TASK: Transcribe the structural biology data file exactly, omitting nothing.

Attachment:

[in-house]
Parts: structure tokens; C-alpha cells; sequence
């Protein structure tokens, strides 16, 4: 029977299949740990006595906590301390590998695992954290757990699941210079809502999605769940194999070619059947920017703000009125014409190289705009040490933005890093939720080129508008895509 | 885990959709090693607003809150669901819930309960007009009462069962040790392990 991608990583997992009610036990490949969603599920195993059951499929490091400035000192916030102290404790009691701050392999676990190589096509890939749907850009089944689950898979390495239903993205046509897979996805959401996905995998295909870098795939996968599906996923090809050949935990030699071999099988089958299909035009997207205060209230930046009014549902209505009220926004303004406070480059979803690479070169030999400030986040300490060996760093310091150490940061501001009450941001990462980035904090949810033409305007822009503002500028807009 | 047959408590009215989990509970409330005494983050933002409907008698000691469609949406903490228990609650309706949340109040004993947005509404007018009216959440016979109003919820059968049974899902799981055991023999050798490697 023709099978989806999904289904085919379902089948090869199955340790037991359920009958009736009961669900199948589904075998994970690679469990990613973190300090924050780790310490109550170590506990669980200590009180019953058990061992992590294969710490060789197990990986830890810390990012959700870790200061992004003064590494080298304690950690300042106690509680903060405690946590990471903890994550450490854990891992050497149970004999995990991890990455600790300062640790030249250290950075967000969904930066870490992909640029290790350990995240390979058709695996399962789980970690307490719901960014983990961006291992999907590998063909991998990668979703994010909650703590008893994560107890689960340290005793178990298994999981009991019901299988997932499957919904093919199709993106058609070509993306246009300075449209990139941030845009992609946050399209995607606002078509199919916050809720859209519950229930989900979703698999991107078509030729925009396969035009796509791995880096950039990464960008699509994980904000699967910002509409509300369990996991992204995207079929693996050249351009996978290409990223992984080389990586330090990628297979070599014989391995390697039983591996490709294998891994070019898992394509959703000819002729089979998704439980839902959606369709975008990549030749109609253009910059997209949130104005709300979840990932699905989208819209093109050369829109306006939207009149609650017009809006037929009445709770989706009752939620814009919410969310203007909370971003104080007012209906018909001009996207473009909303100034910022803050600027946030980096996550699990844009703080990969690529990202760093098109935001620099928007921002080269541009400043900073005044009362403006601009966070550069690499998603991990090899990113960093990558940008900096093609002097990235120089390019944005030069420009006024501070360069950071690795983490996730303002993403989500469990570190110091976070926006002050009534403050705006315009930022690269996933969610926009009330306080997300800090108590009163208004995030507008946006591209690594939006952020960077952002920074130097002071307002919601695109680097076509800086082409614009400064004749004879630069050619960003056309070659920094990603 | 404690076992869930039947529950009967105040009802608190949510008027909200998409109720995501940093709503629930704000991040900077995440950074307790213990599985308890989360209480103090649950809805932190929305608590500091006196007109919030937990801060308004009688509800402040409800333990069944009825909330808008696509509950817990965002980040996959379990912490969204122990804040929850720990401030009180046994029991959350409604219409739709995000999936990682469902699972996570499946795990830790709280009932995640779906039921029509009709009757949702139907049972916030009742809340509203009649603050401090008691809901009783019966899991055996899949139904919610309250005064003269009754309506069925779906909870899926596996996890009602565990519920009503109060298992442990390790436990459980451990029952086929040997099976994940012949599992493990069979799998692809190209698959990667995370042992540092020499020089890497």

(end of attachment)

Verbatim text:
[in-house]
Parts: structure tokens; C-alpha cells; sequence
């Protein structure tokens, strides 16, 4: 029977299949740990006595906590301390590998695992954290757990699941210079809502999605769940194999070619059947920017703000009125014409190289705009040490933005890093939720080129508008895509 | 885990959709090693607003809150669901819930309960007009009462069962040790392990 991608990583997992009610036990490949969603599920195993059951499929490091400035000192916030102290404790009691701050392999676990190589096509890939749907850009089944689950898979390495239903993205046509897979996805959401996905995998295909870098795939996968599906996923090809050949935990030699071999099988089958299909035009997207205060209230930046009014549902209505009220926004303004406070480059979803690479070169030999400030986040300490060996760093310091150490940061501001009450941001990462980035904090949810033409305007822009503002500028807009 | 047959408590009215989990509970409330005494983050933002409907008698000691469609949406903490228990609650309706949340109040004993947005509404007018009216959440016979109003919820059968049974899902799981055991023999050798490697 023709099978989806999904289904085919379902089948090869199955340790037991359920009958009736009961669900199948589904075998994970690679469990990613973190300090924050780790310490109550170590506990669980200590009180019953058990061992992590294969710490060789197990990986830890810390990012959700870790200061992004003064590494080298304690950690300042106690509680903060405690946590990471903890994550450490854990891992050497149970004999995990991890990455600790300062640790030249250290950075967000969904930066870490992909640029290790350990995240390979058709695996399962789980970690307490719901960014983990961006291992999907590998063909991998990668979703994010909650703590008893994560107890689960340290005793178990298994999981009991019901299988997932499957919904093919199709993106058609070509993306246009300075449209990139941030845009992609946050399209995607606002078509199919916050809720859209519950229930989900979703698999991107078509030729925009396969035009796509791995880096950039990464960008699509994980904000699967910002509409509300369990996991992204995207079929693996050249351009996978290409990223992984080389990586330090990628297979070599014989391995390697039983591996490709294998891994070019898992394509959703000819002729089979998704439980839902959606369709975008990549030749109609253009910059997209949130104005709300979840990932699905989208819209093109050369829109306006939207009149609650017009809006037929009445709770989706009752939620814009919410969310203007909370971003104080007012209906018909001009996207473009909303100034910022803050600027946030980096996550699990844009703080990969690529990202760093098109935001620099928007921002080269541009400043900073005044009362403006601009966070550069690499998603991990090899990113960093990558940008900096093609002097990235120089390019944005030069420009006024501070360069950071690795983490996730303002993403989500469990570190110091976070926006002050009534403050705006315009930022690269996933969610926009009330306080997300800090108590009163208004995030507008946006591209690594939006952020960077952002920074130097002071307002919601695109680097076509800086082409614009400064004749004879630069050619960003056309070659920094990603 | 404690076992869930039947529950009967105040009802608190949510008027909200998409109720995501940093709503629930704000991040900077995440950074307790213990599985308890989360209480103090649950809805932190929305608590500091006196007109919030937990801060308004009688509800402040409800333990069944009825909330808008696509509950817990965002980040996959379990912490969204122990804040929850720990401030009180046994029991959350409604219409739709995000999936990682469902699972996570499946795990830790709280009932995640779906039921029509009709009757949702139907049972916030009742809340509203009649603050401090008691809901009783019966899991055996899949139904919610309250005064003269009754309506069925779906909870899926596996996890009602565990519920009503109060298992442990390790436990459980451990029952086929040997099976994940012949599992493990069979799998692809190209698959990667995370042992540092020499020089890497």